Get Your Finance Sorted
– Ensure that you have your finance in place. This will ensure that you are considering Blocks of land that are in your price range. When organising finance, make sure you allow for all extra legal costs involved. E.g: Stamp Duty, Conveyancing etc.
Research, Research, Research
– Search all available information on the recent sales in the neighbourhood. This will help you obtain a clear view on how much the property is worth and will give you an idea on how much you are prepared to pay for it.
Construct A Practical Wish List
– Try to stick to Blocks that meet your price range and have positive qualities for you, whether it has special features, close to schools or parks or a friendly neighbourhood. This will help to assure a long term positive outlook on your purchase.
Drive The Area
– Check out local schools, transport, shopping centres. Visit the local councils web sites regarding any proposed re-developments, re-zoning etc in the area which may impact on the value of your property good or bad.
– Costs of site-works. You may be also liable for the fence costs. Also consider the South-westerly wind and Northern Sun.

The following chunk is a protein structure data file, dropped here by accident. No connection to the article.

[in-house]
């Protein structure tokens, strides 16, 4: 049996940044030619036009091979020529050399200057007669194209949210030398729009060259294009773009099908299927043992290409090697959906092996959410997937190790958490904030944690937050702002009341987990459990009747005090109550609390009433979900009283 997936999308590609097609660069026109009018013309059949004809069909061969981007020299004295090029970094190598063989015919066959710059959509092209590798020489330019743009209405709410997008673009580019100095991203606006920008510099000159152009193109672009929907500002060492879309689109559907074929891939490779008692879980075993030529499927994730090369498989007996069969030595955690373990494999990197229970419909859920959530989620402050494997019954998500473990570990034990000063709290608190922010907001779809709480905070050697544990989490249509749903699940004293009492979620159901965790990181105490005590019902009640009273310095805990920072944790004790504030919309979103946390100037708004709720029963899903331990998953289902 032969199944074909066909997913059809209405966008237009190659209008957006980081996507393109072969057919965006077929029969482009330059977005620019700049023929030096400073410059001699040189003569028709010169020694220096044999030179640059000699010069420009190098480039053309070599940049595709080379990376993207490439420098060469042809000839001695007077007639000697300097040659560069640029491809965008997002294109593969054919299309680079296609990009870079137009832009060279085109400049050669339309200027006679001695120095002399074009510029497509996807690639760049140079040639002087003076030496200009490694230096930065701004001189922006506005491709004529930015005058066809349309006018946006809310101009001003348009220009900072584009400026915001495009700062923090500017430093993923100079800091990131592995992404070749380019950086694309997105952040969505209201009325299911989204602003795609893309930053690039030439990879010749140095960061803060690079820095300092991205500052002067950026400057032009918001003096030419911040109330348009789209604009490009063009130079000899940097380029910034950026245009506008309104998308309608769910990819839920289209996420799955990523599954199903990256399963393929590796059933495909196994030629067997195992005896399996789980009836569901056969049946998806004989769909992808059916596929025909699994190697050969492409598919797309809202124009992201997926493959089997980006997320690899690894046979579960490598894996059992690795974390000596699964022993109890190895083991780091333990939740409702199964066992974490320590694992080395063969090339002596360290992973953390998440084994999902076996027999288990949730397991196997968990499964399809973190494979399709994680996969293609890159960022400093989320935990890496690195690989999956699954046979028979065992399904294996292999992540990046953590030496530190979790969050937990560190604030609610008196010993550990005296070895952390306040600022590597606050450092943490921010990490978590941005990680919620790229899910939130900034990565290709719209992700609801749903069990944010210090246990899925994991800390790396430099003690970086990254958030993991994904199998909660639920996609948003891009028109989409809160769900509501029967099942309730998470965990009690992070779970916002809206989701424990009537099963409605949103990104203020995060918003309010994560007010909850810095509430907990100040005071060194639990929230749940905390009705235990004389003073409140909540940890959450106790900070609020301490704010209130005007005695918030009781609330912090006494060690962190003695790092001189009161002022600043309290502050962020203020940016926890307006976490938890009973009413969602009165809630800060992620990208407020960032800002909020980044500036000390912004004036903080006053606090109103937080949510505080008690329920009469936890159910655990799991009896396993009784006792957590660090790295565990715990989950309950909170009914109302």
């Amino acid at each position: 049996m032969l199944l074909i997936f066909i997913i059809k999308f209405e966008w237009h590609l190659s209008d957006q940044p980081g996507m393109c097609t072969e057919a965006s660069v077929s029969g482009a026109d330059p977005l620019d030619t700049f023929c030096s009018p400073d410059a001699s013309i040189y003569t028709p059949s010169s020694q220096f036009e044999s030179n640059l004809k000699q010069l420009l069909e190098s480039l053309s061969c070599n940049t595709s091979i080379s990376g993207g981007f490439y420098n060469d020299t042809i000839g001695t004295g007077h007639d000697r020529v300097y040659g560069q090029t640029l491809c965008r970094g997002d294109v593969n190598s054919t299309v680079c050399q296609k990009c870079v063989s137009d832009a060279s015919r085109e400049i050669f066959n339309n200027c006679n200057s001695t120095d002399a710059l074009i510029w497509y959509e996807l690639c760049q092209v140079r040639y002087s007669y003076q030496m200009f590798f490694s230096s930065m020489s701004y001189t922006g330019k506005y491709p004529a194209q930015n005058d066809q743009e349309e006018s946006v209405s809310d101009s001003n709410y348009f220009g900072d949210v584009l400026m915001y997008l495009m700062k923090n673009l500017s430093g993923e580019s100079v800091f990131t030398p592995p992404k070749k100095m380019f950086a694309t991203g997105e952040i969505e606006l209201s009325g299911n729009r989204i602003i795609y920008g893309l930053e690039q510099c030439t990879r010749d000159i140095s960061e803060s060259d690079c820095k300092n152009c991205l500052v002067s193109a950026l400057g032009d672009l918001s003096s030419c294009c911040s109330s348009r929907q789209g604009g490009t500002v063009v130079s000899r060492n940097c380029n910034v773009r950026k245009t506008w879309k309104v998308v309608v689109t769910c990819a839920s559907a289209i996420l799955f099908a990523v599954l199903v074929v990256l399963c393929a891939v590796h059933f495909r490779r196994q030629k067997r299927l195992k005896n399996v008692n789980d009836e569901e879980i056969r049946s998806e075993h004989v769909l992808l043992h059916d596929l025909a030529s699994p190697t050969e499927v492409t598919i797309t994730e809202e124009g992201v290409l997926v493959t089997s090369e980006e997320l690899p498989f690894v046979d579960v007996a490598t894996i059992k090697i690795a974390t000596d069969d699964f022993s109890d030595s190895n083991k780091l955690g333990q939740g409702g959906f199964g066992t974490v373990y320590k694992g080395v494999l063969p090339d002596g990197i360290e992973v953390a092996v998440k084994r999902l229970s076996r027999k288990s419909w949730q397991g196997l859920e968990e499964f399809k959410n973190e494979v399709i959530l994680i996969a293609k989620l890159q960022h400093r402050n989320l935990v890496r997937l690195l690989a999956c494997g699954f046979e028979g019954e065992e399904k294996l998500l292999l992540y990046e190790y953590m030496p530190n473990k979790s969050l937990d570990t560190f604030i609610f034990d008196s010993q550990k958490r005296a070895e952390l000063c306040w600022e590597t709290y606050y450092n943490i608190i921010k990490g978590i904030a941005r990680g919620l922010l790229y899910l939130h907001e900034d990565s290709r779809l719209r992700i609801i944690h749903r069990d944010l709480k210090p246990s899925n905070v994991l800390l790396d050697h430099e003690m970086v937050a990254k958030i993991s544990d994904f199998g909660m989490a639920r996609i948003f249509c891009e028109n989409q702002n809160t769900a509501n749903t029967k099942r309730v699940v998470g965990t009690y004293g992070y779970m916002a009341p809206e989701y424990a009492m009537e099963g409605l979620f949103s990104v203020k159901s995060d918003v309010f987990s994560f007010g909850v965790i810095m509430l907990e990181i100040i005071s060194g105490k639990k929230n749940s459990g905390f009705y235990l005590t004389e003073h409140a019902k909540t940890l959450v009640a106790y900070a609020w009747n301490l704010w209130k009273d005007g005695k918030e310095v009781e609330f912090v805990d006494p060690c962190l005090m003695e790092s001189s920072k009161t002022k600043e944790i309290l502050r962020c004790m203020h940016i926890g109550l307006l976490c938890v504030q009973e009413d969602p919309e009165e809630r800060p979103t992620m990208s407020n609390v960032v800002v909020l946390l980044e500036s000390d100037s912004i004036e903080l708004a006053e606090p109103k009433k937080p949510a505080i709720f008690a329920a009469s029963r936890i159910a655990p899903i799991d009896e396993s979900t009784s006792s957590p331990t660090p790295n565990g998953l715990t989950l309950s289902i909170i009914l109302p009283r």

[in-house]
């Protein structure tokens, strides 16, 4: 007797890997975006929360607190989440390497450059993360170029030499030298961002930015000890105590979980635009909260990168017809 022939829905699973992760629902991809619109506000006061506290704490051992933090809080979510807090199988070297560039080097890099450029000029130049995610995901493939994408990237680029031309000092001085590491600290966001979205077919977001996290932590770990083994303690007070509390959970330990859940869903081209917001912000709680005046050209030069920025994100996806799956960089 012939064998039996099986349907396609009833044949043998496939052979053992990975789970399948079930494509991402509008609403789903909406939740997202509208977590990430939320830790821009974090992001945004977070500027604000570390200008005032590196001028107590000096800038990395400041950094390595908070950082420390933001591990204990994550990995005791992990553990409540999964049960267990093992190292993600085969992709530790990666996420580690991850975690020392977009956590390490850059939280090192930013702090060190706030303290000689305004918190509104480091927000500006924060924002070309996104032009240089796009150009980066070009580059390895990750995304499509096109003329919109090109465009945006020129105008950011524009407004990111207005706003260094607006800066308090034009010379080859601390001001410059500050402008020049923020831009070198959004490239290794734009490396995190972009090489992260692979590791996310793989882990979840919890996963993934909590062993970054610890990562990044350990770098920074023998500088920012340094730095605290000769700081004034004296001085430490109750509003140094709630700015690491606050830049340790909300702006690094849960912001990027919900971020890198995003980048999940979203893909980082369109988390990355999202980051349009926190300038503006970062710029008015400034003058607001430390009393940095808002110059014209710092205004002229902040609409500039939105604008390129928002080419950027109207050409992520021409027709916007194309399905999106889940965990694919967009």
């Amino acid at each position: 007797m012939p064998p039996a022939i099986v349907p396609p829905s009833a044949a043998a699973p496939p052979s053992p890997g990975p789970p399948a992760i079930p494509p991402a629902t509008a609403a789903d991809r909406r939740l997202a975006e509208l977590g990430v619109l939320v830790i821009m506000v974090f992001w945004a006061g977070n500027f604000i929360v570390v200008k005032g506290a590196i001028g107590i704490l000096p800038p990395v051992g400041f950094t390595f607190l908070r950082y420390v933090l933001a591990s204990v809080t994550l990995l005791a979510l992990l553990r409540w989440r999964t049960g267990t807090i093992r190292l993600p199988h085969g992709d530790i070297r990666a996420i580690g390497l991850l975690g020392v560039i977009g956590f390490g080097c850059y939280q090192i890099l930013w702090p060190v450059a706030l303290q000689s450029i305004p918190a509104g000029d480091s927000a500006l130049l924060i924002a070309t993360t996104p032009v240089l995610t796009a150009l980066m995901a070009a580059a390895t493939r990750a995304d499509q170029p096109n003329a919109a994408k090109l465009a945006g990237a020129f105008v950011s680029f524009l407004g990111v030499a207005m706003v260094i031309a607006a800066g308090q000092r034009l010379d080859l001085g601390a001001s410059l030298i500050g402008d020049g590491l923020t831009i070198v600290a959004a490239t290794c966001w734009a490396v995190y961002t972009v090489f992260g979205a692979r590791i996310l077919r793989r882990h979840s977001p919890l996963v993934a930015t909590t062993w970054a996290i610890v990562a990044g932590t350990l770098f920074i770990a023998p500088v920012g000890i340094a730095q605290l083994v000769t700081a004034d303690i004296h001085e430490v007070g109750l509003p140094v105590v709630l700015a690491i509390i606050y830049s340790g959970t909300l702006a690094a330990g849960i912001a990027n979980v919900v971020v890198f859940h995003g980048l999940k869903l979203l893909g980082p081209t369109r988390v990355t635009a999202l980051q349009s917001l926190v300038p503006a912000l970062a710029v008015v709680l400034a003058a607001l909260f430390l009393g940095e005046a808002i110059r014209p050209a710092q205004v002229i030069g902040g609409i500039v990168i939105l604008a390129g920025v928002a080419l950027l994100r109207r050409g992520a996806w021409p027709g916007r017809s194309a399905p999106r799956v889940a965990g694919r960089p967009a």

Prepare Your Home
– If you intend to make an offer subject to selling your home, you must be ready to sell it. It should be in full presentablle condition.
NOTE: GENERAL RATE OF DUTY FOR VACANT LAND
For the purchase of Vacant Land the ‘General rate’ of duty is due. If a Building Contract is in place after settlement the Purchaser can get a refund of the difference between the ‘Residential rate’ and ‘General rate’.
This can be done up to 5 years after settlement. Your settlement agent may organise the refund from the Office of State Revenue on your behalf when you have a Building Contract.
As a ‘Guide only’ – a single house in an R20 zone may be designed with the following considerations (amongst others). Please consult the appropriate shire for confirmation.
– The total area of buildings may not be allowed to cover more than 50 percent of the lot area
– A minimum of three meters with an average of six meters from the front boundary to the dwelling
– Garages should be set back 4.5 meters from the primary street. This may be reduced if the garage adjoins a dwelling
You should consult the appropriate shire and check any restrictive covenants for the specific standards required.
As a guide, if the adjoining block is vacant you should be able to erect a fence without the neighbour’s permission, but not demand costs from them until their block has been built on.
You can then claim half the fence cost as estimated at the date of the claim. This should be paid within one month unless mutually agreed otherwise. If you subsequently sell your house this right to claim is lost and can not be passed on to the new owner.
As long as the fence meets regulations the neighbour should be liable to pay half. Any costs above the minimum standard such as building a ‘brick fence’ when a basic fence is required are not liable.
If the adjoining land has been built on you should negotiate and agree costs and style prior to erecting any fence.